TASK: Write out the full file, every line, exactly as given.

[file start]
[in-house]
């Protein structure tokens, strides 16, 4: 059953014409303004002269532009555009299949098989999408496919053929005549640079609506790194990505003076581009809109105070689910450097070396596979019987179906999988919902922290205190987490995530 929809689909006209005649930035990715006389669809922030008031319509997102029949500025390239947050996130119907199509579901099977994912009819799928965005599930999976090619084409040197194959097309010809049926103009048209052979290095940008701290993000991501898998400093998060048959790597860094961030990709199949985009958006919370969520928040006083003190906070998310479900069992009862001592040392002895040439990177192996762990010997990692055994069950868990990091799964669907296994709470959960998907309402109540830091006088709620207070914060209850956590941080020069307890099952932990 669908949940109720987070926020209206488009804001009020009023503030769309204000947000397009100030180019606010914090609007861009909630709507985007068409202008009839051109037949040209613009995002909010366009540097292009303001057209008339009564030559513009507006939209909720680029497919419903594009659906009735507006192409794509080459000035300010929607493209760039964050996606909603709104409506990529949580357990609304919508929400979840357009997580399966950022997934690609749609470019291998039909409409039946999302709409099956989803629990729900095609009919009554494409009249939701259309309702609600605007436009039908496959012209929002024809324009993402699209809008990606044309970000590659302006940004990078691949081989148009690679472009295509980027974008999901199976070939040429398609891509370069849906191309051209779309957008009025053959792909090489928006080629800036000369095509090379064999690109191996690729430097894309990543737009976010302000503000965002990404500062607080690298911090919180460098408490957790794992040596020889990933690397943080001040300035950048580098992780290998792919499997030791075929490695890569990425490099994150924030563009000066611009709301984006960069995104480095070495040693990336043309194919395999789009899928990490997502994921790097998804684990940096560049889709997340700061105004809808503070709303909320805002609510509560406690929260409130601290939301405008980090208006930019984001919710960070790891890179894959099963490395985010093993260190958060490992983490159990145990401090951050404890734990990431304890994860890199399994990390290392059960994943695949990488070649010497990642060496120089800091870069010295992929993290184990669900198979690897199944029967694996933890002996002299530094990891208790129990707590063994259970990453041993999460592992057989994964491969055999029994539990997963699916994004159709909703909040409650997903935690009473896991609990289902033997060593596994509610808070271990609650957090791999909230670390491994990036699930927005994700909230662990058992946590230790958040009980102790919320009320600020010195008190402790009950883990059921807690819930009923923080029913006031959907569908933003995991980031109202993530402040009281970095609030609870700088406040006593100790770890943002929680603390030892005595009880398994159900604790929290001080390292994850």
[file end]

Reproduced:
[in-house]
């Protein structure tokens, strides 16, 4: 059953014409303004002269532009555009299949098989999408496919053929005549640079609506790194990505003076581009809109105070689910450097070396596979019987179906999988919902922290205190987490995530 929809689909006209005649930035990715006389669809922030008031319509997102029949500025390239947050996130119907199509579901099977994912009819799928965005599930999976090619084409040197194959097309010809049926103009048209052979290095940008701290993000991501898998400093998060048959790597860094961030990709199949985009958006919370969520928040006083003190906070998310479900069992009862001592040392002895040439990177192996762990010997990692055994069950868990990091799964669907296994709470959960998907309402109540830091006088709620207070914060209850956590941080020069307890099952932990 669908949940109720987070926020209206488009804001009020009023503030769309204000947000397009100030180019606010914090609007861009909630709507985007068409202008009839051109037949040209613009995002909010366009540097292009303001057209008339009564030559513009507006939209909720680029497919419903594009659906009735507006192409794509080459000035300010929607493209760039964050996606909603709104409506990529949580357990609304919508929400979840357009997580399966950022997934690609749609470019291998039909409409039946999302709409099956989803629990729900095609009919009554494409009249939701259309309702609600605007436009039908496959012209929002024809324009993402699209809008990606044309970000590659302006940004990078691949081989148009690679472009295509980027974008999901199976070939040429398609891509370069849906191309051209779309957008009025053959792909090489928006080629800036000369095509090379064999690109191996690729430097894309990543737009976010302000503000965002990404500062607080690298911090919180460098408490957790794992040596020889990933690397943080001040300035950048580098992780290998792919499997030791075929490695890569990425490099994150924030563009000066611009709301984006960069995104480095070495040693990336043309194919395999789009899928990490997502994921790097998804684990940096560049889709997340700061105004809808503070709303909320805002609510509560406690929260409130601290939301405008980090208006930019984001919710960070790891890179894959099963490395985010093993260190958060490992983490159990145990401090951050404890734990990431304890994860890199399994990390290392059960994943695949990488070649010497990642060496120089800091870069010295992929993290184990669900198979690897199944029967694996933890002996002299530094990891208790129990707590063994259970990453041993999460592992057989994964491969055999029994539990997963699916994004159709909703909040409650997903935690009473896991609990289902033997060593596994509610808070271990609650957090791999909230670390491994990036699930927005994700909230662990058992946590230790958040009980102790919320009320600020010195008190402790009950883990059921807690819930009923923080029913006031959907569908933003995991980031109202993530402040009281970095609030609870700088406040006593100790770890943002929680603390030892005595009880398994159900604790929290001080390292994850």